Sunday, November 19, 2006

Self employment: an 'innate survival skill'?

Nobel Peace Prize Laureate Muhammad Yunus, Yale's Dr. Robert J. Shiller and others blew me away last week when I heard them speak on microcredit and financial innovation. My perception of poverty in developing countries has bloomed. One thing that struck me in particular from their lectures was the reoccurring theme of self employment.

It's often been repeated that one of the virtues of microcredit is that it's a 'hand up', not a 'hand out.' Essentially, the Grameen Bank offers loans to would-be entrepreneurs, or entrepreneurs who need a supportive push.
The Grameen solution: “...jump-starting self employment, providing the capital for poor women to use their innate ‘survival skills’ to pull themselves out of poverty” (Neff).
Innate survival skills. I like that. This survival concept surely isn't restricted to developing countries. At the risk of sounding like a monomaniac, I'll point out one last time that in periods of recession and poor job growth in Canada, self employment rises. More precisely, low productivity, unincorporated self employment rises.
So why then do we categorize all self employed individuals similarly? Why not group them in the same spirit of methodology that labour economist's use to draw a distinction between economic refugees (those who migrate for jobs), and war refugees (those who arrive only to flee from war and thus have a relatively lower likelihood of perseverance -- ie. if they are met with opportunities or choices which provide them a higher utility level, say, returning home after a war, they'll take it).
My new terminology (subject to change as brighter ideas hit me):
'Economic' entrepreneurs: individuals whose decision to enter business may be influenced by such things as taxes, IT, geography, etc. Such individuals demonstrate the self interest motive at work in the market place and are valued in developed countries.
'Spurious' entrepreneurs: individuals whose drive to be self employed is manufactured by recession or poverty. They tend to depend on heuristic means; they may have little business know-how. Further, after hearing Dr. Shiller speak I would also add (although this is not his idea) that these individuals don't tend to be lured by the profit motive to the extent that economic entrepreneurs are. Tax structures, for example, have little influence on them. Thus, market inefficiencies increase, ceteris paribus, as the ratio of spurious entrepreneurs to economic entrepreneurs increases.
While 'spurious' entrepreneurs offer promise in developing countries, we tend to ignore their potential in Canada because we see the market inefficiencies and low productivity that a high spurious-to-economic entrepreneurship ratio creates. Although, the ratio seems to be declining since the late 1990's and Canada's self employed are doing increasingly well.

I know, I know. It's awfully perverse of me to have absorbed the wisdom of Messrs. Yunus and Shiller with only my self styled ideas to show for it on this blog. For the record, both are doing amazing work and are having a profound impact on people all over the world.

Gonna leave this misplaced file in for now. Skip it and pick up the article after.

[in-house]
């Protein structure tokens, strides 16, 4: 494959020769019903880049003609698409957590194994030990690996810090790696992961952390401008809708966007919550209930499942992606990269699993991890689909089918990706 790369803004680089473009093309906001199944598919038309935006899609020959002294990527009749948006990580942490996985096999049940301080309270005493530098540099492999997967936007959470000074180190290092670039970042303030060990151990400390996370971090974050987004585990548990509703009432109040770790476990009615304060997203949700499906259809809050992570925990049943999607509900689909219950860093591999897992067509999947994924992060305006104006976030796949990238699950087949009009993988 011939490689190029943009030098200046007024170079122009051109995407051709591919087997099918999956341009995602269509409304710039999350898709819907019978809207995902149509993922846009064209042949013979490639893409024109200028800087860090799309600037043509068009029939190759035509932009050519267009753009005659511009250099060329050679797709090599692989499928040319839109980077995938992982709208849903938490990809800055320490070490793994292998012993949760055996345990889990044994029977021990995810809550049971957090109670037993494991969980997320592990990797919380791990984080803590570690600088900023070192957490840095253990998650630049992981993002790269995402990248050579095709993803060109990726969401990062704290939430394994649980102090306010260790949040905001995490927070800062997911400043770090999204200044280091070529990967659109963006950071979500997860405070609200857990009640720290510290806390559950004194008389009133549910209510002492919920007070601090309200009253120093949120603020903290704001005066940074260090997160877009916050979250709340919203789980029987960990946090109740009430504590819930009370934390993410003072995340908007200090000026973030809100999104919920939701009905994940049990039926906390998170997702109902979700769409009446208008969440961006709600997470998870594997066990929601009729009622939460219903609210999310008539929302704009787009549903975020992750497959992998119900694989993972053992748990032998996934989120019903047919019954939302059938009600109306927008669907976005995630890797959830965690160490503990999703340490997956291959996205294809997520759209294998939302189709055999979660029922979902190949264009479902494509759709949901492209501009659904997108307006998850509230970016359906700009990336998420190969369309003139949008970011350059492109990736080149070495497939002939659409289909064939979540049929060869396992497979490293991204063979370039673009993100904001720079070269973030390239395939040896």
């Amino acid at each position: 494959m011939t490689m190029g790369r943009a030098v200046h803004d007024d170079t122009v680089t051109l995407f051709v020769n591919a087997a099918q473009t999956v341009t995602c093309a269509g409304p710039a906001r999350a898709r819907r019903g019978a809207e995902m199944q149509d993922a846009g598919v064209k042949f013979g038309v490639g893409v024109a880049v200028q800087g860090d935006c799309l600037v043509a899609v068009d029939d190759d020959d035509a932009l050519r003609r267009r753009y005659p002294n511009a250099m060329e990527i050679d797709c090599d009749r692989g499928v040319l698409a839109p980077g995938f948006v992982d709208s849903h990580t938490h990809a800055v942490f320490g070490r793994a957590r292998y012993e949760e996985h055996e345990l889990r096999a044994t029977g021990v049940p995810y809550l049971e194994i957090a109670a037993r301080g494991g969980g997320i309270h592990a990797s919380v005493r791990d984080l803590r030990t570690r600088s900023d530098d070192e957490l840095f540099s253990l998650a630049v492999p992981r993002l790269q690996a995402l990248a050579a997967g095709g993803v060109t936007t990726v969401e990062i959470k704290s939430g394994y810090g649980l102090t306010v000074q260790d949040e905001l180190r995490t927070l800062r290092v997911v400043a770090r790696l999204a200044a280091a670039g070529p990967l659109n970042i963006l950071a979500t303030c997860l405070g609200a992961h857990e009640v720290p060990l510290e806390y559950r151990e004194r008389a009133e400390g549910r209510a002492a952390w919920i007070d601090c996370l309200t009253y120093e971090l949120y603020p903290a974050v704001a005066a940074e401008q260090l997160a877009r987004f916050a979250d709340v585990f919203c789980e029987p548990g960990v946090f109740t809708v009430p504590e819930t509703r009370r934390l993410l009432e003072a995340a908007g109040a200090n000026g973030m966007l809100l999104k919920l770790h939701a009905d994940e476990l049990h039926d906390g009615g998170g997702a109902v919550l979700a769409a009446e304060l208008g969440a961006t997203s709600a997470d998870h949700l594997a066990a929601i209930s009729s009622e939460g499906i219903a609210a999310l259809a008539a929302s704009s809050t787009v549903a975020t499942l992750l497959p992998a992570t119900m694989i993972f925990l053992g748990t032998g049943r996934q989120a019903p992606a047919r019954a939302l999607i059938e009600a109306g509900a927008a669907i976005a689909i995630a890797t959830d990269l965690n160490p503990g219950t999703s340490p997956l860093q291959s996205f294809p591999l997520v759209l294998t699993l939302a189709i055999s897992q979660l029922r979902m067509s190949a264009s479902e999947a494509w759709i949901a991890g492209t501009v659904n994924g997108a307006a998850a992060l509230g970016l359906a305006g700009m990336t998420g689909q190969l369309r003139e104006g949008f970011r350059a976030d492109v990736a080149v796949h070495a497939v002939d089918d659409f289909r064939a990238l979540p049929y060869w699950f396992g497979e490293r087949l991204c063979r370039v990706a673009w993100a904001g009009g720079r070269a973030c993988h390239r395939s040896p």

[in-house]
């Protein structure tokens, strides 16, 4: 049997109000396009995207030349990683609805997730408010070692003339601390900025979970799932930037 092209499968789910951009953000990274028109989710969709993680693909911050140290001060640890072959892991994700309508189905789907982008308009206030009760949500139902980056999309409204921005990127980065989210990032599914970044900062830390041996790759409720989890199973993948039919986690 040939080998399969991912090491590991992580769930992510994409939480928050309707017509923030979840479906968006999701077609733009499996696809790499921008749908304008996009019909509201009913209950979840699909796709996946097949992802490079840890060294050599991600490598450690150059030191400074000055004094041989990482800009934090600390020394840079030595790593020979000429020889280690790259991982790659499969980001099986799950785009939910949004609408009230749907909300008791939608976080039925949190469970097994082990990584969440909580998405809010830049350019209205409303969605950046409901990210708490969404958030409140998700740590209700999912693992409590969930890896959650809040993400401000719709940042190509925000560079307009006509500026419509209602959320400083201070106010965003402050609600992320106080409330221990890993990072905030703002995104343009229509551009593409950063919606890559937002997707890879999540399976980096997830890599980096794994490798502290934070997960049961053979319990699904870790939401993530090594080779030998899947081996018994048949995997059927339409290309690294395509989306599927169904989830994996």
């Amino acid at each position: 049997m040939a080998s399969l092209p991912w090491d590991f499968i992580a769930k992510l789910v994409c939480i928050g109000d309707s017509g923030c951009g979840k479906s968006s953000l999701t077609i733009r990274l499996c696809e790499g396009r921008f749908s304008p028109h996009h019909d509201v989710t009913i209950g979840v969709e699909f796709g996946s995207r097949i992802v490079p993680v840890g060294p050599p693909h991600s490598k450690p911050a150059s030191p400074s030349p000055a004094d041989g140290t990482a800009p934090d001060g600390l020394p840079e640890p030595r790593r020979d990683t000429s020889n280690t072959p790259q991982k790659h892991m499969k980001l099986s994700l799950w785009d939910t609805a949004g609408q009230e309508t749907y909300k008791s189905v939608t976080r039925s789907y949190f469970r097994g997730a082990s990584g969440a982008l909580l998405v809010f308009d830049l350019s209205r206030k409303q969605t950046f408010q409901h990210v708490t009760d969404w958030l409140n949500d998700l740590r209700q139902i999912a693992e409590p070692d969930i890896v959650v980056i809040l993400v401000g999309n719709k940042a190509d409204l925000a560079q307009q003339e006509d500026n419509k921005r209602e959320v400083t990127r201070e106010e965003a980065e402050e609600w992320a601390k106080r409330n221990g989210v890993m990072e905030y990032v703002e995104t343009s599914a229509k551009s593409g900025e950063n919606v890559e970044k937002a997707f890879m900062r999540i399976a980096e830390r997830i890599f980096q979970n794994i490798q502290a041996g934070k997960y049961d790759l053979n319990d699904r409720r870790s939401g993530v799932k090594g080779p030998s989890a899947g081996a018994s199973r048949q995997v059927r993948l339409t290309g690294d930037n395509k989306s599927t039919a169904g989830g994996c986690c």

For Dr. Shiller the proof is in the pudding. See here, and here for an interesting read on behavioural finance (Oh, D.R., I've crawled from my rock and I see that you really are on to something good with behavioural economics!).

For Dr. Yunus, the proof is in The Prize. See here and here (in the latter link he suggests that the term 'do-gooders' be replaced with 'social entrepreneurs').
Addendum:
More terminology:
Terms used by GEM (h/t D.R.): opportunity entre­preneurs, necessity entrepreneurs.

Terms used by CIBC economist Benjamin Tal: seniorpreneurs, lifestylers, superachievers

6 comments:

amphimacer said...

Another term that needs definition is "microcredit." When Yunus began, he began with the equivalent of twenty-seven dollars, which covered several loans (I forget the exact number; he was interviewed on the CBC last week, and he mentioned it). The essential, however, is not that the loans were too tiny for a bank to do -- the paperwork is too costly -- but that the borrowers had no collateral. That's the most important point. On the same show, and generally in shows about him last week, they were touting extremely small business loans in Canada (under ten thousand dollars) as microcredit. That's not microcredit; after all, my bank lent me a mere $1000, in 1984, which I paid back over six months. But I did provide collateral. So "microcredit" is a term now being misused and even abused. Let's define it, please.

true dough said...

I heard a bit about this.
Apparently a woman from a Canadian native reserve received "microcredit" to open a retail store. It wasn't a "micro" loan but there was no collateral so they called it microcredit.
Still, if it's helping Canadians and reducing government hand outs, the nomenclature issue is no skin off anyone's back, with the exception of English graduates. :) Oh, sir, I couldn't resist.
Seriously though, I agree with you that we're being asked to stretch our perception of what "microcredit" really is. I'll have to read more on this. If you've come across any good reading on Canadian "microcredit," please share.

amphimacer said...

Sir? When I was teaching, oh so briefly, not even my students called me that. I must be old...

true dough said...

Okay, I'll cut it out. Bad habit.

In fact, I'm guessing from our earlier conversation that you're not so old that you should be using italics AND bold in that statement. Perhaps you can reserve the italics for five more years, at least? :)

Padmanaban said...

There are plenty of jobs in Hyderabad, so why not apply for those jobs to succeed in your career

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